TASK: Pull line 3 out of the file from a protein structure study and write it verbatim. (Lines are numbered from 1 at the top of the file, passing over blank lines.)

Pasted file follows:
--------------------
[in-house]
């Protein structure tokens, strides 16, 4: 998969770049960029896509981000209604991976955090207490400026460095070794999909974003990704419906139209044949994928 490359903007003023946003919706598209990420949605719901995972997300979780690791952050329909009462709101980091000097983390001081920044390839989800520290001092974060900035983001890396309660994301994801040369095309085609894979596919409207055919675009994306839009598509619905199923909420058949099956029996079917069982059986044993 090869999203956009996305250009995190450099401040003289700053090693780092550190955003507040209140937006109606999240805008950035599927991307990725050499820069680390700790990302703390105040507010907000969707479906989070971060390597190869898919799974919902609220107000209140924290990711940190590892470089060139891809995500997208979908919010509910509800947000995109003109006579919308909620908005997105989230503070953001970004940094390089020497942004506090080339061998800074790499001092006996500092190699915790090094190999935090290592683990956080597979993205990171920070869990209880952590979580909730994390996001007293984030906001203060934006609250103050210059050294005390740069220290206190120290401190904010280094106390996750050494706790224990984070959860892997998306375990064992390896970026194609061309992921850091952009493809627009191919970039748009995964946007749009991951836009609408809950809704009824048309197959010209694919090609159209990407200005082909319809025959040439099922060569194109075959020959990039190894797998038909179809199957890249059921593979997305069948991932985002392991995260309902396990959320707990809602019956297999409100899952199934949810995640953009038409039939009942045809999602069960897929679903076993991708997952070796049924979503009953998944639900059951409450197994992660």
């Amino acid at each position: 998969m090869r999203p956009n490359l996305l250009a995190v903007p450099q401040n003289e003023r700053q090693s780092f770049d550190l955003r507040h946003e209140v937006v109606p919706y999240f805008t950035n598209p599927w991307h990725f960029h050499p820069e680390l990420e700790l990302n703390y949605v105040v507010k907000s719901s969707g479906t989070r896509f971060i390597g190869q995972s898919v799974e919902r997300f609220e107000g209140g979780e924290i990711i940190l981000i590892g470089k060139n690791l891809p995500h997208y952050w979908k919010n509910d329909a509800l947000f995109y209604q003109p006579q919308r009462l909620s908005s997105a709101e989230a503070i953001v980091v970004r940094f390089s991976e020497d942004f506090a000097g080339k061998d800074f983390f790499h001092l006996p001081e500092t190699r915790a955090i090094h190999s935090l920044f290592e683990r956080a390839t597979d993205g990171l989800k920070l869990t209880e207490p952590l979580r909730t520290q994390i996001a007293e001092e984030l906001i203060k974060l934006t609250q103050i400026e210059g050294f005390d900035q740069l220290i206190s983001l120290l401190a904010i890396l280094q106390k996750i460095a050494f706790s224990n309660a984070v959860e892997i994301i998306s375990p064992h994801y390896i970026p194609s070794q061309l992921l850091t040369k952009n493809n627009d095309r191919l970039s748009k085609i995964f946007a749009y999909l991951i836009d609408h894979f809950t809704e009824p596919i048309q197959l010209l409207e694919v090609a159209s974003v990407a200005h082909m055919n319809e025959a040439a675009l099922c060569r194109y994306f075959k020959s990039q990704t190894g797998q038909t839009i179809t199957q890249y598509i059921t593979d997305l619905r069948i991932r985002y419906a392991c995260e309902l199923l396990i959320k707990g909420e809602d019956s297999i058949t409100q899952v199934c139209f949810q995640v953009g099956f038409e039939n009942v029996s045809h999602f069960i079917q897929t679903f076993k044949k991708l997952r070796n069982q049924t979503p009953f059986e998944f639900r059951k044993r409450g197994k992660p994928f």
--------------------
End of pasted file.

């Amino acid at each position: 998969m090869r999203p956009n490359l996305l250009a995190v903007p450099q401040n003289e003023r700053q090693s780092f770049d550190l955003r507040h946003e209140v937006v109606p919706y999240f805008t950035n598209p599927w991307h990725f960029h050499p820069e680390l990420e700790l990302n703390y949605v105040v507010k907000s719901s969707g479906t989070r896509f971060i390597g190869q995972s898919v799974e919902r997300f609220e107000g209140g979780e924290i990711i940190l981000i590892g470089k060139n690791l891809p995500h997208y952050w979908k919010n509910d329909a509800l947000f995109y209604q003109p006579q919308r009462l909620s908005s997105a709101e989230a503070i953001v980091v970004r940094f390089s991976e020497d942004f506090a000097g080339k061998d800074f983390f790499h001092l006996p001081e500092t190699r915790a955090i090094h190999s935090l920044f290592e683990r956080a390839t597979d993205g990171l989800k920070l869990t209880e207490p952590l979580r909730t520290q994390i996001a007293e001092e984030l906001i203060k974060l934006t609250q103050i400026e210059g050294f005390d900035q740069l220290i206190s983001l120290l401190a904010i890396l280094q106390k996750i460095a050494f706790s224990n309660a984070v959860e892997i994301i998306s375990p064992h994801y390896i970026p194609s070794q061309l992921l850091t040369k952009n493809n627009d095309r191919l970039s748009k085609i995964f946007a749009y999909l991951i836009d609408h894979f809950t809704e009824p596919i048309q197959l010209l409207e694919v090609a159209s974003v990407a200005h082909m055919n319809e025959a040439a675009l099922c060569r194109y994306f075959k020959s990039q990704t190894g797998q038909t839009i179809t199957q890249y598509i059921t593979d997305l619905r069948i991932r985002y419906a392991c995260e309902l199923l396990i959320k707990g909420e809602d019956s297999i058949t409100q899952v199934c139209f949810q995640v953009g099956f038409e039939n009942v029996s045809h999602f069960i079917q897929t679903f076993k044949k991708l997952r070796n069982q049924t979503p009953f059986e998944f639900r059951k044993r409450g197994k992660p994928f």